Goldman RE, Soran CS, Hayward GL, et al. "Doctors' perceptions of laboratory monitoring in office practice."

Goldman RE, Soran CS, Hayward GL, et al. Doctors' perceptions of laboratory monitoring in office practice. J Eval Clin Pract 2010 Dec;16(6):1136-41.
Background: Laboratory monitoring has been increasingly recognized as an important area for improving patient safety in ambulatory care. Little is known about doctors' attitudes towards laboratory monitoring and potential ways to improve it. Methods: Six focus groups and one individual interview with 20 primary care doctors and nine specialists from three Massachusetts communities. Results: Participants viewed laboratory monitoring as a critical, time‐consuming task integral to their practice of medicine. Most believed they commit few laboratory monitoring errors and were surprised at the error rates reported in the literature. They listed various barriers to monitoring, including not knowing which doctor was responsible for ensuring the completion of laboratory monitoring, uncertainty regarding the necessity of monitoring, lack of alerts/reminders and patient non‐adherence with recommended monitoring. The primary facilitator of monitoring was ordering laboratory tests while the patient is in the office. Primary care doctors felt more strongly than specialists that computerized alerts could improve laboratory monitoring. Participants wanted to individualize alerts for their practices and warned that alerts must not interrupt workflow or require too many clicks. Conclusions: Doctors in community practice recognized the potential of computerized alerts to enhance their monitoring protocols for some medications. They viewed patient non‐adherence as a barrier to optimal monitoring. Interventions to improve laboratory monitoring should address doctor workflow issues, in addition to patients' awareness of the importance of fulfilling recommended therapeutic monitoring to prevent adverse drug events.

To characterize doctors' perceptions of the barriers to and facilitators of laboratory monitoring in the office practice setting.

Tools Used
Type Clinic
Primary care and specialty care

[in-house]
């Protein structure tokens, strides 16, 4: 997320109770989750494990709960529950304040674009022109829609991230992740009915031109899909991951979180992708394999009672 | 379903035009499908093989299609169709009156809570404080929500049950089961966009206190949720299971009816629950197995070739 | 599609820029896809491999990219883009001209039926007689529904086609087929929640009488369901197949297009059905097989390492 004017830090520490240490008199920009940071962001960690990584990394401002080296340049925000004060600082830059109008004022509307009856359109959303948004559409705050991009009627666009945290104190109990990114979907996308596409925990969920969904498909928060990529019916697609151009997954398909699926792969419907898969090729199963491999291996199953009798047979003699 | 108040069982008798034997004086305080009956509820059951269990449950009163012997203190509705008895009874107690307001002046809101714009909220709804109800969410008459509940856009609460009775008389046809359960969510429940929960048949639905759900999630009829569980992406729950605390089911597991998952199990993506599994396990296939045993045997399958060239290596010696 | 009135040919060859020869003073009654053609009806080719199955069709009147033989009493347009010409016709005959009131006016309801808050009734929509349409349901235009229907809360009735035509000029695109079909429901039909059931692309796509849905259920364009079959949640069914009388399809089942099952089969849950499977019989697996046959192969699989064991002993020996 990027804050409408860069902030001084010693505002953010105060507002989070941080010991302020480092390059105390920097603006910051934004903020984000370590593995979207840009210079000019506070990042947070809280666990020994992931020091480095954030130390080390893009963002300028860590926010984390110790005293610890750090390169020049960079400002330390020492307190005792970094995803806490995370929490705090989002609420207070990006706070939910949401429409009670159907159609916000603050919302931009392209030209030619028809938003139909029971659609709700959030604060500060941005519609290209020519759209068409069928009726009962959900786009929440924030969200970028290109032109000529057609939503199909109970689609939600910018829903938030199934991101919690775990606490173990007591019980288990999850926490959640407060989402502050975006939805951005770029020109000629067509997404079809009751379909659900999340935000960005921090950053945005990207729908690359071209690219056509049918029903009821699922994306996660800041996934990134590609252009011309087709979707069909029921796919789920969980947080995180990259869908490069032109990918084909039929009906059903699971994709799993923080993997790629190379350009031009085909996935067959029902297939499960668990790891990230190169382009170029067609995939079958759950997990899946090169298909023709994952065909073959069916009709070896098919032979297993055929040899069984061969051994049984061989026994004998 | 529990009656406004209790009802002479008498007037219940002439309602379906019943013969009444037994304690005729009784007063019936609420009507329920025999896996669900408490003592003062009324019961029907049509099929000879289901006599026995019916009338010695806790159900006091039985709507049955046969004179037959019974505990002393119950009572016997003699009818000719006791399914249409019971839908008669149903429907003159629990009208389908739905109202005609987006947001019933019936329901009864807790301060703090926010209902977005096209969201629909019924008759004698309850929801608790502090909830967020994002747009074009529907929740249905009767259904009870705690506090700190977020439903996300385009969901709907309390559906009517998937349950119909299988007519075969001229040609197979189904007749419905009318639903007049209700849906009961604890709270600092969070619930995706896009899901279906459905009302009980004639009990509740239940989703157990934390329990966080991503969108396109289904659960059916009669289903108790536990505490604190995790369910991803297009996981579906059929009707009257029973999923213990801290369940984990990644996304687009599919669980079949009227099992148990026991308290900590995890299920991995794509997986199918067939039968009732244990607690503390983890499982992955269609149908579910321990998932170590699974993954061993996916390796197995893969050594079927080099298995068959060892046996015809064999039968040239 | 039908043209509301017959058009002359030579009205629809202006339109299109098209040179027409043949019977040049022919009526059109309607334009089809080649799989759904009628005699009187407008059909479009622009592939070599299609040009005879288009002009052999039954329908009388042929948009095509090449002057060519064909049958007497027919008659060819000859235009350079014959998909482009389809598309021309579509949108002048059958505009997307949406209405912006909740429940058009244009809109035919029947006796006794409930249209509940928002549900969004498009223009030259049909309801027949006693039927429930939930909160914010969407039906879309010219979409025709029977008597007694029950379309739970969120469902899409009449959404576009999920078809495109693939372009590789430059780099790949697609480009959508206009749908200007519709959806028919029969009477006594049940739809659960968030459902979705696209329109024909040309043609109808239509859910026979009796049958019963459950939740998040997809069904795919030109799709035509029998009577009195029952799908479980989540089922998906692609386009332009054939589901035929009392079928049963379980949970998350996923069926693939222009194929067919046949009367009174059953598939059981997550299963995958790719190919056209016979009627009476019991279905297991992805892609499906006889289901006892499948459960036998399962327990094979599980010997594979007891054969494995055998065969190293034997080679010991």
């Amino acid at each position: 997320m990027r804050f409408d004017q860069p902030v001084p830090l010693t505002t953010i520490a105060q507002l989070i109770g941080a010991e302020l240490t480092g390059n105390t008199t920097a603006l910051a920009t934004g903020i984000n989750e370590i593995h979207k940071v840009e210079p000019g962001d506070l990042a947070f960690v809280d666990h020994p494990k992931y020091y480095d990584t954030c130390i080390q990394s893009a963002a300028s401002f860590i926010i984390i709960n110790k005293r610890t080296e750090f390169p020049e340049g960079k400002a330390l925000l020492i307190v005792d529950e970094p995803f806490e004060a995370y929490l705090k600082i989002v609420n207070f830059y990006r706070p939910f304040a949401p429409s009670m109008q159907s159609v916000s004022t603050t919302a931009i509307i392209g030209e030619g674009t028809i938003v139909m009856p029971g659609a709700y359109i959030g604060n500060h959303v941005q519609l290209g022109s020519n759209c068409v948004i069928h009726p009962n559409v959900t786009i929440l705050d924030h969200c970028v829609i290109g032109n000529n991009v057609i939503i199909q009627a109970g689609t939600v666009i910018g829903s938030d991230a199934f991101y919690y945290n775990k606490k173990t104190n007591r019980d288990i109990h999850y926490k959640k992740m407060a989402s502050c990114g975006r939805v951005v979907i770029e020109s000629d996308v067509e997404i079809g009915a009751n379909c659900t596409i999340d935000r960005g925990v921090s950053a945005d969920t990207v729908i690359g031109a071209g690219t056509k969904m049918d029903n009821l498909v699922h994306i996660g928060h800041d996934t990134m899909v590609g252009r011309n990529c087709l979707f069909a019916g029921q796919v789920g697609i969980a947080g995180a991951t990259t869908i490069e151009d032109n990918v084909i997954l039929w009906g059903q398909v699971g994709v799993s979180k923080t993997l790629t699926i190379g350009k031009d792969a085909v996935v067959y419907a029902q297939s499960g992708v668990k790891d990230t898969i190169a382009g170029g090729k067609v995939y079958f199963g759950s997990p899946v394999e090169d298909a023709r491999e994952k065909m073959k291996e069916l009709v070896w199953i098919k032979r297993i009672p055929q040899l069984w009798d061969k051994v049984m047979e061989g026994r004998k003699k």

not applicable
Other Information
Practices are in three different communities in Massachusetts.
Type of Health IT
Computerized clinical reminders (CRs) and alerts
Type of Health IT Functions
Computerized alerts built into the EHR system to facilitate laboratory monitoring.
Context or other IT in place
All sites using an EHR from the same vendor.
Workflow-Related Findings
Doctors have developed office and workflow systems to increase the likelihood that patients in their practices undergo recommended monitoring. Some require patients to come into the office to obtain refill prescriptions every few months.
All participants had experienced EHR alert systems that they found to be annoying and cumbersome. Some alerts arose too frequently and, in effect, desensitized the doctors into ignoring them. This often occurred when the doctor made a decision to treat a patient in a way that varied from the standard protocol. Most participants were concerned about the number of clicks that
would be necessary to address the alert. As one doctor commented: "For some things we have in [our EHR] now, it takes me seven clicks, and that’s terribly redundant. You really lose time." Some wanted to be able to order the relevant laboratory test whenever the alert appears, as long as it could be done with a minimum of clicks, although others did not want to be distracted from the task in which they were already engaged.
Doctors noted that some existing alerts provide too much information and take too long to read and address. Participants wanted alerts to be parsimonious, with the option of clicking to open a window with more detailed information regarding the need for laboratory monitoring for the particular medication. Participants were almost unanimous in their rejection of alerts that block their system until the alert is acted upon. However, they felt equally strongly that doctors should not be given the option to turn off the alert. An ideal system, according to participants, would provide a balance between these competing tensions: it would not promote alert fatigue; it would provide critical information in a timely and efficient way to allow the doctor to address the issues quickly and easily; it would not require having to open too many additional windows; and it would not divert the doctor far from the original task at hand.
Study Design
Only postintervention (no control group)
Study Participants
Total of 29 physicians participated: 20 internal medicine or family medicine and 9 specialists.